Alpine skiing Competitions – A Year at UBC

Semester 2 for the alpine ski team can mean just one thing: the race season has begun! There are four ‘conference’ races that the team enters into. At the end of the season there is a ‘regional’ race, and then, if you qualify, a ‘national’ race. The conference races are for North American teams of a certain region, and competing universities include the University of Washington, the College of Idaho and the University of Oregon. To qualify for regionals, you must compete in at least two conference races. To qualify for nationals, you must firstly attend regionals, and secondly your team must overall place in the top 4 teams. Regionals combine various conferences, and nationals combine the east and west regions of North America. Even if you are not looking to attend nationals, the races are enormous fun, and give you the chance to meet and socialise with loads of other students from universities you are unlikely to have heard of, as well as travel and ski in different areas.



UBC is the only Canadian university in our conference, and indeed our region, so all the races that we attend are in America. The first race was in Brundage, Idaho. Idaho is a 14-hour drive from Vancouver, so is quite the trek, but it was definitely worth the long journey.  We had to leave at the crack of dawn on the Friday morning so as to get to our AirBnB at a reasonable time before our first race on Saturday. We also raced on the Sunday, before heading back to Vancouver, and didn’t get home until the early hours of Monday morning.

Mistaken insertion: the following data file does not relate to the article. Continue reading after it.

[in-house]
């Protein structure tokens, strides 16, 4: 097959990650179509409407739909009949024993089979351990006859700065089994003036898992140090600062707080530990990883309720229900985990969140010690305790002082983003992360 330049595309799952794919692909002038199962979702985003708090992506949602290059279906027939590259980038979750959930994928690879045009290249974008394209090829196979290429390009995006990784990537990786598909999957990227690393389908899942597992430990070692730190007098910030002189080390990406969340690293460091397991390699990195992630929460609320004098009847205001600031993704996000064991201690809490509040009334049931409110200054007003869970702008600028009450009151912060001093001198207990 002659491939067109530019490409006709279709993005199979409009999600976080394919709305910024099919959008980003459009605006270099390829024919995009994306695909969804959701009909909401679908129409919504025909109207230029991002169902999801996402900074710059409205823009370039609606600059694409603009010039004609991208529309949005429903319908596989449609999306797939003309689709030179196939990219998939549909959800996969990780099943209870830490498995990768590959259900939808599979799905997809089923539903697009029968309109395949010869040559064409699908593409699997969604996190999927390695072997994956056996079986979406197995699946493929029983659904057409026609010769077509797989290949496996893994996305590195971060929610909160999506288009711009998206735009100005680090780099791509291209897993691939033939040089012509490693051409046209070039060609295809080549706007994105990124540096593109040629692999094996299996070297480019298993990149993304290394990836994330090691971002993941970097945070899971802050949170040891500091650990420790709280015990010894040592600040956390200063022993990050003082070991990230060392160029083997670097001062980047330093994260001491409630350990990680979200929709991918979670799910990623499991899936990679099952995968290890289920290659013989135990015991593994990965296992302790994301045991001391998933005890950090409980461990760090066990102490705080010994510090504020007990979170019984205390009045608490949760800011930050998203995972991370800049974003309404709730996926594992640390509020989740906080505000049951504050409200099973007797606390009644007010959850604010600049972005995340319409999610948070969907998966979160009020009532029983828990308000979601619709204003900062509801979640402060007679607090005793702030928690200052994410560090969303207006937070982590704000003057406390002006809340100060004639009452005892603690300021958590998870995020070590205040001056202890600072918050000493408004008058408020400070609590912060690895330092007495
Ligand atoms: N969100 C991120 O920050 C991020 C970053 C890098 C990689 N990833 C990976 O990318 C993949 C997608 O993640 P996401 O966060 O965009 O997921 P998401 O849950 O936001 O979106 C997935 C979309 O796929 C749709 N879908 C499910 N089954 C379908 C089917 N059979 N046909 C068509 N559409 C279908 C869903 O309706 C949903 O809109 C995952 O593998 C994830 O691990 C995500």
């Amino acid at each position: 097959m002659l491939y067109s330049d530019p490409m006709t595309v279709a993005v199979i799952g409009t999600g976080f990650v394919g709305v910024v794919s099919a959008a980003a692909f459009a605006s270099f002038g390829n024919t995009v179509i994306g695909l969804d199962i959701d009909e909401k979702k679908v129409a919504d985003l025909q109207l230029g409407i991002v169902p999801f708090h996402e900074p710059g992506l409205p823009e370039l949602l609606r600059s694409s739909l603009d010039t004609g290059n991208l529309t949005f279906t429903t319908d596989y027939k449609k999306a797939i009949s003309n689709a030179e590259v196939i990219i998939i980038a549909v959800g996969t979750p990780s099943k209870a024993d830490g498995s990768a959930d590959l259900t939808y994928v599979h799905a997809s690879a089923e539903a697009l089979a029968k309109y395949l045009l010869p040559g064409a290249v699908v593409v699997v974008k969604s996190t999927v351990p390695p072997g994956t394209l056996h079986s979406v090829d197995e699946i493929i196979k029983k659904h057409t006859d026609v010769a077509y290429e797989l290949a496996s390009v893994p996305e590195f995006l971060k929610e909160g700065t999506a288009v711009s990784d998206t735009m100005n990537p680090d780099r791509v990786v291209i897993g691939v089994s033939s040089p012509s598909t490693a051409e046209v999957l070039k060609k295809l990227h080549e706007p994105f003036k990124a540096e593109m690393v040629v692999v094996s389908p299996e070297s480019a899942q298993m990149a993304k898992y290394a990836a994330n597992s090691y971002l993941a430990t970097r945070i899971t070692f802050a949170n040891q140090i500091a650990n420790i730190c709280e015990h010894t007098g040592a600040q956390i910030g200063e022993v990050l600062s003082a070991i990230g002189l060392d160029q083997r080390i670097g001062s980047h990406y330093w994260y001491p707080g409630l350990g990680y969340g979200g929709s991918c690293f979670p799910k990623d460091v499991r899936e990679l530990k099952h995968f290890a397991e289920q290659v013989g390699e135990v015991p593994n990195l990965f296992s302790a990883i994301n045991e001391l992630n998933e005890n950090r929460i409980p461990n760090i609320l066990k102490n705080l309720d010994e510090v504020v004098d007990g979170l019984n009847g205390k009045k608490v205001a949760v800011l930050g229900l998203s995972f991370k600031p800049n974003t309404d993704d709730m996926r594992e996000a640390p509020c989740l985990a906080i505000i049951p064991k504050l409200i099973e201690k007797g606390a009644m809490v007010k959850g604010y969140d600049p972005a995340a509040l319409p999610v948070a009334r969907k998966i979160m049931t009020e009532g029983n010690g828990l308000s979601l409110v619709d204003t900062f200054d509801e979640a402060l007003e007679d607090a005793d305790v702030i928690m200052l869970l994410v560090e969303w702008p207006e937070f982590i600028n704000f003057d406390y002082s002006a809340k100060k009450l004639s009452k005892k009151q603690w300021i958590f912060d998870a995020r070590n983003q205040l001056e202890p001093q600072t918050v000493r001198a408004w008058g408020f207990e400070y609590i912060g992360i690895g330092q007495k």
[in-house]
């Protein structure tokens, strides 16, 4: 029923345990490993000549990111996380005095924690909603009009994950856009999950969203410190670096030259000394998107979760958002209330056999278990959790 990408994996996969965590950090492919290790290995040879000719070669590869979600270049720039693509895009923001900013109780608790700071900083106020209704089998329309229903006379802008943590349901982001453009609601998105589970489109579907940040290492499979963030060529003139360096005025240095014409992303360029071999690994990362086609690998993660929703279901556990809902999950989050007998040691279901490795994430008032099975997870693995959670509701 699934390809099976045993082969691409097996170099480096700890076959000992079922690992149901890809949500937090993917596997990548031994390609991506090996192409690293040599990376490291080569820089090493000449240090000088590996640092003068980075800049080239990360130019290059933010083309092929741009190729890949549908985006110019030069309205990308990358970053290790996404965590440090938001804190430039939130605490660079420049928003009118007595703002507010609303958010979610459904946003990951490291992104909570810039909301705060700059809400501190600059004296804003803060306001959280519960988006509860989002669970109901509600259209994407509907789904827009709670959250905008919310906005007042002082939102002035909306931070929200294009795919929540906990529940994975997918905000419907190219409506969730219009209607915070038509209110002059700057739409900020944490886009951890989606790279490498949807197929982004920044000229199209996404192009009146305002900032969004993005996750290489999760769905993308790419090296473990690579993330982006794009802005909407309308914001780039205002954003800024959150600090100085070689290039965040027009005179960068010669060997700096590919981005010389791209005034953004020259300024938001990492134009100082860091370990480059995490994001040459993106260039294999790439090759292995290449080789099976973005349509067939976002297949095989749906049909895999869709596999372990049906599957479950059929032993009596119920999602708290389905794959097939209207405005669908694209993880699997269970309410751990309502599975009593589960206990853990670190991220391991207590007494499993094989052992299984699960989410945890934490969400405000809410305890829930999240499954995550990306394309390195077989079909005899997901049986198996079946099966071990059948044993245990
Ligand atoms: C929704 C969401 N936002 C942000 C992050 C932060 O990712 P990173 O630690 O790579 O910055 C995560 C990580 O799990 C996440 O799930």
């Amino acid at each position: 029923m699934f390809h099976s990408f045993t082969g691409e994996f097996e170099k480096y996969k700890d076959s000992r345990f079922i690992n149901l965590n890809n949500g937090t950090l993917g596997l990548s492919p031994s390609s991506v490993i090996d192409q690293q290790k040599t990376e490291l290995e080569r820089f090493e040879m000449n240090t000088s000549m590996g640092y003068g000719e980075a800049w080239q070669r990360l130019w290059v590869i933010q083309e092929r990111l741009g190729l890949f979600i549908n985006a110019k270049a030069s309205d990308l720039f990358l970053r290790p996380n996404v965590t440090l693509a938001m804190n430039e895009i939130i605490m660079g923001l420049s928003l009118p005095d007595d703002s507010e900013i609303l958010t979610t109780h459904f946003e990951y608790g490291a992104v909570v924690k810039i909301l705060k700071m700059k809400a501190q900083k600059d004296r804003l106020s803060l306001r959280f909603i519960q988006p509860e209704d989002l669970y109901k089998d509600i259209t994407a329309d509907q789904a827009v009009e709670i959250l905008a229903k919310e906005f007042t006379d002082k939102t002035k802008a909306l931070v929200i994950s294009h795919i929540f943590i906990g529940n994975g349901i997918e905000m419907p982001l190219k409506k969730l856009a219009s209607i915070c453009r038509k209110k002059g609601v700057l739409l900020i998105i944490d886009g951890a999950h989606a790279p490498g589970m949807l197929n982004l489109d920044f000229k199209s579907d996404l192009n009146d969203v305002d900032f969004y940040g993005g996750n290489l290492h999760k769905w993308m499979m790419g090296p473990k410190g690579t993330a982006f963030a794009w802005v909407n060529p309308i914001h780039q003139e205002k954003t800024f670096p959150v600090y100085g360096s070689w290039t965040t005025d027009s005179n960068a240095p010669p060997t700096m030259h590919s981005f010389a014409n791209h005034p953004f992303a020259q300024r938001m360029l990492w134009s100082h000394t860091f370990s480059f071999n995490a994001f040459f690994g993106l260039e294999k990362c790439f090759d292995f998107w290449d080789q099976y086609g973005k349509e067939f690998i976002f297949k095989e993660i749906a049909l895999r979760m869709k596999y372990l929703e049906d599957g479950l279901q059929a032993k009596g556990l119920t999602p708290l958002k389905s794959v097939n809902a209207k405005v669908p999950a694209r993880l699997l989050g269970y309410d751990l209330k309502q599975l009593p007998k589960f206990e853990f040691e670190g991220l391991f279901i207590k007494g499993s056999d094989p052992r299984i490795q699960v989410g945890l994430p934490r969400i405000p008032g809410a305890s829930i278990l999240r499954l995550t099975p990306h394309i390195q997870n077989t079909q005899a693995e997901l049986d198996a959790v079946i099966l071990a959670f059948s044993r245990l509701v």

The second race wasn’t quite so far away – it was in Washington state, but still a considerable drive, but regionals was in Montana, so a further 4 hours to travel on top of our Idaho journey. Regionals is also not a weekend race, but luckily it was scheduled during our reading week so we didn’t have to miss any school.


Getting through the Canadian-American border was an obstacle that we (the Brits) didn’t foresee. Luckily we only had to struggle through secondary border control the first time we crossed since your visa lasts 4 months. Despite this, adding 2 hours to our journey just sitting on a bench at the border was not fun. Something else we didn’t realise is that you are not allowed to bring certain food items across the border. Citrus fruits are a big no-no, and any other fruit or veg without stickers giving details of the region that they were grown in must also be confiscated. Between myself and the rest of our car, we had 10 tangerines, a grapefruit, a couple of apples and a couple of peppers confiscated, which in retrospect was actually pretty funny. Needless to say, we were much more careful with what we brought with us as snacks next time we crossed the border.



If anyone is interested in keeping up with the team results, the link for the team website is:

Categories: British Columbia, Canada, INTERNATIONAL EXCHANGE, North America

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